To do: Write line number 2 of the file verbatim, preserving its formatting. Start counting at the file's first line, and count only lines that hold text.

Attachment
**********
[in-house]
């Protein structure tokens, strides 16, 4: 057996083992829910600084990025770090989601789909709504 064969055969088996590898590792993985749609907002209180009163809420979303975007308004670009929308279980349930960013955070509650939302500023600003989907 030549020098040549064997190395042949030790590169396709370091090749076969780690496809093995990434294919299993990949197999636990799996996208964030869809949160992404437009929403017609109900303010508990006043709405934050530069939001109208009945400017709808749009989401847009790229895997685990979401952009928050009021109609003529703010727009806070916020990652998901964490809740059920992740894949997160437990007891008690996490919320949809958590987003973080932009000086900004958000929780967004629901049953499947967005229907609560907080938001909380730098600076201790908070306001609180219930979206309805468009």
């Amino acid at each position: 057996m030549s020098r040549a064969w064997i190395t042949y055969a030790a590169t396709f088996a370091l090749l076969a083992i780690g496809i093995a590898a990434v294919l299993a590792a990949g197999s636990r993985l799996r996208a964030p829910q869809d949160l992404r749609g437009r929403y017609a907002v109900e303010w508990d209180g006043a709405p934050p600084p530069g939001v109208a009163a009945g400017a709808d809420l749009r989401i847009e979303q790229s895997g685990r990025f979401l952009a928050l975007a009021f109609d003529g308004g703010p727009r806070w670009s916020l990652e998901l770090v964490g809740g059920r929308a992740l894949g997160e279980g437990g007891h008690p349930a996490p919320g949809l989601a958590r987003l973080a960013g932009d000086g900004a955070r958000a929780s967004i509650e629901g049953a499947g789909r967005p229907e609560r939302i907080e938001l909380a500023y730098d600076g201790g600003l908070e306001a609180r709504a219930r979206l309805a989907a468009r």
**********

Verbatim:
């Protein structure tokens, strides 16, 4: 057996083992829910600084990025770090989601789909709504 064969055969088996590898590792993985749609907002209180009163809420979303975007308004670009929308279980349930960013955070509650939302500023600003989907 030549020098040549064997190395042949030790590169396709370091090749076969780690496809093995990434294919299993990949197999636990799996996208964030869809949160992404437009929403017609109900303010508990006043709405934050530069939001109208009945400017709808749009989401847009790229895997685990979401952009928050009021109609003529703010727009806070916020990652998901964490809740059920992740894949997160437990007891008690996490919320949809958590987003973080932009000086900004958000929780967004629901049953499947967005229907609560907080938001909380730098600076201790908070306001609180219930979206309805468009």